The Supreme Court, however, has narrowed the National Sea Clammers doctrine through subsequent caselaw, which leads to the conclusion that the whistleblower mechanisms provided by the CWA and the SDWA do not preclude an employee of a public employer from suing under §1983 for a violation of his or her First Amendment rights. In particular, the Court has held that "[t]he availability of administrative mechanisms to protect the plaintiff's interests is not necessarily sufficient to demonstrate that Congress intended to foreclose a § 1983 remedy." Golden State Transit Corp. v. City of LosAngeles, 493 U.S. 103, 106 (1989) (holding that the National Labor Relations Board's exclusive jurisdiction to remedy unfair labor practices by employers and unions does not preclude a plaintiff from filing suit under §1983 to protect labor rights under the National Labor Relations Act against governmental interference). "Rather, the statutory framework must be such that allowing a plaintiff to bring a § 1983 action would be inconsistent with Congress's carefully tailored scheme." Id.at 107 (internal quotation marks omitted).

33

The burden thus lies with the defendant in a § 1983 action to prove preclusion. "[I]f there is a state deprivation of a 'right' secured by a federal statute, § 1983 provides a remedial cause of action unless the state actor demonstrates by express provision or other specific evidence from the statute itself that Congress intended to foreclose such private enforcement."Wright v. City of Roanoke Redevelopment & Hous. Auth., 479 U.S. 418, 423 (1987) (holding that the Brooke Amendment to the Housing Act, which provides the Department of Housing and Urban Development with mechanisms to enforce the rights in the Act, does not preclude plaintiffs from also enforcing the Act through suits under §1983).

34

In essence, the defendants argue that because Congress has created a federal statutory right to be free from adverse employment action as a result of bringing to light an employer's violations of the CWA and SDWA, the administrative remedies provided by the whistleblower provisions of these Acts should be exclusive. The crucial point, however, is that Charvat's § 1983 suit raises the issue of whether the defendants violated his constitutional right to free speech, not simply whether Charvat suffered from an adverse employment action. This distinction is perhaps best demonstrated by our circuit in the case of Lillard v. Shelby County Board of Education, 76 F.3d 716, 722-24 (6th Cir. 1996), which held that Title IX's statutory remedy for claims of discrimination in an educational program receiving federal financial assistance does not preclude plaintiffs from bringing a substantive due process claim under § 1983. In sum, the defendants have failed to prove that Congress intended for the whistleblower provisions of the CWA and SDWA to preclude the enforcement of constitutional rights through § 1983.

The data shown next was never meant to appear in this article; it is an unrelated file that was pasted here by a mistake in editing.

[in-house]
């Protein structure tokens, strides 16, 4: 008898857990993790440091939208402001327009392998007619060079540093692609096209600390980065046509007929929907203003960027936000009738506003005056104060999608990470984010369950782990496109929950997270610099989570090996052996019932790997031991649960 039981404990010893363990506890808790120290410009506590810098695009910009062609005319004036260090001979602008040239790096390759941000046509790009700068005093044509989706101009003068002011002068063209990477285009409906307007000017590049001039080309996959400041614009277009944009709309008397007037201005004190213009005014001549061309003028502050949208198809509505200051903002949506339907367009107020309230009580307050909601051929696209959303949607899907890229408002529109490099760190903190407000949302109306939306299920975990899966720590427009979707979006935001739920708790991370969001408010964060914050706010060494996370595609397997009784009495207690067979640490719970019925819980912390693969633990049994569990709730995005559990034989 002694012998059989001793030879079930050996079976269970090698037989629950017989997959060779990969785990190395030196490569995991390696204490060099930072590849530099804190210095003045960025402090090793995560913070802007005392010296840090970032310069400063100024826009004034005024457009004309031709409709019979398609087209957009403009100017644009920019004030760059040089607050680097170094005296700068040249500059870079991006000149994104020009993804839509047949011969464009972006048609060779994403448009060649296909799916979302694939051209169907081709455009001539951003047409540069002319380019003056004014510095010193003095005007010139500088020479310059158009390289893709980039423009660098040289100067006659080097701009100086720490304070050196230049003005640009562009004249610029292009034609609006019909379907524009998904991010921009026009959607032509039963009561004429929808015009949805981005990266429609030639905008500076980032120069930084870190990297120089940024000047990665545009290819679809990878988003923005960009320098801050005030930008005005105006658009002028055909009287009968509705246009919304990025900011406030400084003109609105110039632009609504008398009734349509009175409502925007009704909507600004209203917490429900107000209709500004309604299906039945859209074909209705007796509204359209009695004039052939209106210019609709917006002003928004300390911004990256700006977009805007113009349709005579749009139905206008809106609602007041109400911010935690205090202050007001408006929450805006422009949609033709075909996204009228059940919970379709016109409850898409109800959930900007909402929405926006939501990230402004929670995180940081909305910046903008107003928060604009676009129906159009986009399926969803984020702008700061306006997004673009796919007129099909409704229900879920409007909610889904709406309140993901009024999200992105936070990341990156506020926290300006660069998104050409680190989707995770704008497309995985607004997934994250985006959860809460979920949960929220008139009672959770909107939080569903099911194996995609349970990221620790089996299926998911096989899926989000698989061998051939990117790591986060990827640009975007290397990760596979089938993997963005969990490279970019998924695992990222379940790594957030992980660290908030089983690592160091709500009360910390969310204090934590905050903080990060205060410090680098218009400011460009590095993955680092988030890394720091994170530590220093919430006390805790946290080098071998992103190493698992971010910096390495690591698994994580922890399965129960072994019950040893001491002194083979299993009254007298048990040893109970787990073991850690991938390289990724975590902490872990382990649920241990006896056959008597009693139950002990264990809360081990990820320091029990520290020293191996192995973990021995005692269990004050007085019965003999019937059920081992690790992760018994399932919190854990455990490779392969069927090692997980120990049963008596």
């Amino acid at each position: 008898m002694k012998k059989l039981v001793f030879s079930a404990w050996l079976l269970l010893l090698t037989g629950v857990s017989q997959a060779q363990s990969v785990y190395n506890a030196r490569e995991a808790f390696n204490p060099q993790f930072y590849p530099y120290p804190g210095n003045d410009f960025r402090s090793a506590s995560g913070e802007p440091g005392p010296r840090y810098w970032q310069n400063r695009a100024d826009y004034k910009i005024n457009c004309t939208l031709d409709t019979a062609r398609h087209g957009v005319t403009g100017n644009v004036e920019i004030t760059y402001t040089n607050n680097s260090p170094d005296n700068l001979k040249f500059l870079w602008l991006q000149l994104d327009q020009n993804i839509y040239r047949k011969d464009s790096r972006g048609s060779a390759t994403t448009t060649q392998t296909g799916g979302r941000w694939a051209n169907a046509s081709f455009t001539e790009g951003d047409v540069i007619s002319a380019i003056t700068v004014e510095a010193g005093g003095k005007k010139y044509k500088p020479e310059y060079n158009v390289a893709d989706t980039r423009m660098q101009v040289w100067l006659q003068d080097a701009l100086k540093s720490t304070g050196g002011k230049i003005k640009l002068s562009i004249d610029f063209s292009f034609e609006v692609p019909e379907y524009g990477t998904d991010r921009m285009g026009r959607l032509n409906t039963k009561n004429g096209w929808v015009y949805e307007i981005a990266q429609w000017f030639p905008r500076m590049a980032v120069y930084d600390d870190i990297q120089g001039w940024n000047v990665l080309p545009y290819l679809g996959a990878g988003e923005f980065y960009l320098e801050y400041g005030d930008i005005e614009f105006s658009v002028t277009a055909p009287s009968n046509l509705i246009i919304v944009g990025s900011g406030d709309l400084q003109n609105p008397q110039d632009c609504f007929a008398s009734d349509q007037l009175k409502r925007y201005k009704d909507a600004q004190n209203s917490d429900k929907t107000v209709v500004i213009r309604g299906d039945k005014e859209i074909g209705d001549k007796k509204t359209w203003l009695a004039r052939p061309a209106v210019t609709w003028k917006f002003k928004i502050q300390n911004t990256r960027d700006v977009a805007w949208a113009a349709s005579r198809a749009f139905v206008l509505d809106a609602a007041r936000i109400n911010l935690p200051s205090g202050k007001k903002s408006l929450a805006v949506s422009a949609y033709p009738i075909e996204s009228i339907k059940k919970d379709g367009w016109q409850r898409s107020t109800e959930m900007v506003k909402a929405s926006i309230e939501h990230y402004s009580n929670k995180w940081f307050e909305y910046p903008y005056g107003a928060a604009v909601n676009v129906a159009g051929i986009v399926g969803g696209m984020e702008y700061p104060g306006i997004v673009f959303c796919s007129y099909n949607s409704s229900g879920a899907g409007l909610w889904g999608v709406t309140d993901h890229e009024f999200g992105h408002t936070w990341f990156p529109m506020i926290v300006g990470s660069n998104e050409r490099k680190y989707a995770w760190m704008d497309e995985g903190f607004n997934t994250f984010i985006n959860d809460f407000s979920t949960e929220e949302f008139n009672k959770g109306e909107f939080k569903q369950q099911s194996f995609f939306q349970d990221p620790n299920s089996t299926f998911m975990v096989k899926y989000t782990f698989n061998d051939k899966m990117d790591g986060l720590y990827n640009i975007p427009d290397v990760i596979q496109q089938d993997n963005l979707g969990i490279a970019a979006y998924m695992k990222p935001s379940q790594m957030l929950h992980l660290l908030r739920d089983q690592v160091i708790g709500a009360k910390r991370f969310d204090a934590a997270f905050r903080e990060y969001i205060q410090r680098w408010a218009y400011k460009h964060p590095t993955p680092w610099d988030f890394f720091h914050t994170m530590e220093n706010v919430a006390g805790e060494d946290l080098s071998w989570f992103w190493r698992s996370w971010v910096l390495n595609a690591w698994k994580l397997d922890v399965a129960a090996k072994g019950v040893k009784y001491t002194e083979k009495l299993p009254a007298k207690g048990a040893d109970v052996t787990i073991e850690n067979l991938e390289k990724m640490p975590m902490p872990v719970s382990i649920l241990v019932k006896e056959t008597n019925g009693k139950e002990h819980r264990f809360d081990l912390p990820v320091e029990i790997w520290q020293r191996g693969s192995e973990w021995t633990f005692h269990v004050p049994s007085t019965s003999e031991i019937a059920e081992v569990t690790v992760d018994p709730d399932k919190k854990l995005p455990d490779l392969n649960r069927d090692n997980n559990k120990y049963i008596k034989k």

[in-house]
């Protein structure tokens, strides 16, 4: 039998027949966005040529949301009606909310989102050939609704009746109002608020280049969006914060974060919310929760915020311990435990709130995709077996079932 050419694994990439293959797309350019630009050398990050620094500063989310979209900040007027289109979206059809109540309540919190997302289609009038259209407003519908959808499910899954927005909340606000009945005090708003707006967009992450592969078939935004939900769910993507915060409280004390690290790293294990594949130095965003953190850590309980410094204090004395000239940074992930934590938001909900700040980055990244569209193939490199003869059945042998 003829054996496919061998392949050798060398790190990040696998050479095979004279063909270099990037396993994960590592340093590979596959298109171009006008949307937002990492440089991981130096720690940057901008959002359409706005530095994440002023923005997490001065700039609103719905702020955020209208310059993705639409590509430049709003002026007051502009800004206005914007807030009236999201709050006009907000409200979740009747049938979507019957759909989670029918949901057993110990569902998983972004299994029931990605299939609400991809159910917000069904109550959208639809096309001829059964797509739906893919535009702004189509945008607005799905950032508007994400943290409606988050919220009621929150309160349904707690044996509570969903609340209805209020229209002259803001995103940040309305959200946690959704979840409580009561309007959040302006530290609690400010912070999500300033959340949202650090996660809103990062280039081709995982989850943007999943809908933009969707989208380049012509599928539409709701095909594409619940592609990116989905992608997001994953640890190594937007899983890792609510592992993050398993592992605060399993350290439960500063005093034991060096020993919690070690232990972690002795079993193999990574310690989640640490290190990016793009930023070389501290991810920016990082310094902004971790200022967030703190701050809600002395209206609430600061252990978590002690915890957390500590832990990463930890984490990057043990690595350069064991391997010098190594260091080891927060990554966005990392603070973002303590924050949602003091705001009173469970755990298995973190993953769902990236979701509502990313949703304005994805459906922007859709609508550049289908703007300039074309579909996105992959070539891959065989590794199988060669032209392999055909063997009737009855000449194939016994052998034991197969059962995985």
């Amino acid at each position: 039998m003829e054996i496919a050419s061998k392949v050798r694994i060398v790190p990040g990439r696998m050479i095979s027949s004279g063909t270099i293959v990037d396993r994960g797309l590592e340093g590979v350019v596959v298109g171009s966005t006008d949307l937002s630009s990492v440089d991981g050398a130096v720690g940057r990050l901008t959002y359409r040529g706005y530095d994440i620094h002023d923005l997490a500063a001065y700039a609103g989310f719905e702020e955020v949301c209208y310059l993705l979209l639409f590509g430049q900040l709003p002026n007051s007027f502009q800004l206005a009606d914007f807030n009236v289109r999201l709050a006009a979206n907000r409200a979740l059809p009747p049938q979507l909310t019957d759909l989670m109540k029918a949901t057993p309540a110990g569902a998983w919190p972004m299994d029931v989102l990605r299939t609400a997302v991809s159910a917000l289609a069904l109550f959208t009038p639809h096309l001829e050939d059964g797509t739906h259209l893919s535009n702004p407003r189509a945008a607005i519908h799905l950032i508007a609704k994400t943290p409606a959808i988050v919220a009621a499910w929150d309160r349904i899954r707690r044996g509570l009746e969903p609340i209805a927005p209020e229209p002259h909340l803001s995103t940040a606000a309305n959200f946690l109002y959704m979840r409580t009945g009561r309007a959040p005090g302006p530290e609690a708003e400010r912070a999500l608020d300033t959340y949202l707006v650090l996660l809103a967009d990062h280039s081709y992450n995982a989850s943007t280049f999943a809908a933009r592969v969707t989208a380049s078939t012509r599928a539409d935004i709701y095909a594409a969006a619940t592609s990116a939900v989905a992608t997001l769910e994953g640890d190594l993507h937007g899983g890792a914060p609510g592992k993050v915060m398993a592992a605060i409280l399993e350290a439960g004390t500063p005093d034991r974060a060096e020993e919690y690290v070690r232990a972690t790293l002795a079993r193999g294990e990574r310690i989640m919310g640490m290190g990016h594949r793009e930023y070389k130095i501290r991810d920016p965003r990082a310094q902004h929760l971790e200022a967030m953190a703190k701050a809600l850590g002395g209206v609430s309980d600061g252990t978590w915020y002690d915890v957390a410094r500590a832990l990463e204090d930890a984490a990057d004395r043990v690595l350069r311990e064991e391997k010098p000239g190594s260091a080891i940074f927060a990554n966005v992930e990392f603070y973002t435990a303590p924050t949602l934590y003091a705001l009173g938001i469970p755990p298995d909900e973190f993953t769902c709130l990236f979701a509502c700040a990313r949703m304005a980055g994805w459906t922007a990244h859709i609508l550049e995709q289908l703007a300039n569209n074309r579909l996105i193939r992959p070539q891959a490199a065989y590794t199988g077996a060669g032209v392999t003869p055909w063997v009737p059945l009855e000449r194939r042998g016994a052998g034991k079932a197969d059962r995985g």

35

Finally, the defendants cite Bush v. Lucas, 462 U.S. 367 (1983), in support of their contention that the CWA and SDWA whistleblower provisions preclude Charvat from pursuing a remedy under § 1983. The plaintiff in Bush, a federal employee, sued his employer, the National Aeronautics and Space Administration (NASA), for damages based on the doctrine of Bivens v. Six Unknown Federal Narcotics Agents, 403 U.S. 388 (1971). Given the uniqueness of the Bivensremedy, the Supreme Court held that administrative remedies available to federal employees were sufficient to precludeBivens actions for claims based on First Amendment retaliation. It did so, however, in light of the complex regulations applicable to federal employees. See id. at 381-88. As such, the holding of Bush and its progeny that federal employees cannot pursue damages remedies against their employers for First Amendment retaliation is distinguishable from our analysis under § 1983.

36

In conclusion, we agree with the district court's holding that the whistleblower provisions of the CWA and the SDWA do not preclude Charvat from bringing suit under§ 1983 for alleged retaliation in violation of his protected First Amendment rights.

37

B. The district court properly held that the six individual defendants named in Charvat's suit were not entitled to summary judgment based on qualified immunity

1.Standard of review

38

The doctrine of qualified immunity shields government officials from liability, as well as from suit, as long as their official conduct "does not violate clearly established statutory or constitutional rights of which a reasonable person would have known." Harlow v. Fitzgerald, 457 U.S. 800, 818 (1982). A district court must engage in a two-step inquiry when determining whether a state actor is entitled to qualified immunity. First, the court must ask whether the plaintiff in the civil action has demonstrated the violation of a constitutionally protected right. Second, the court must examine "whether the right is so 'clearly established' that a reasonable official would understand that what he is doing violates that right."Brennan v. Township of Northville, 78 F.3d 1152, 1154 (6th Cir. 1996) (citation omitted).

39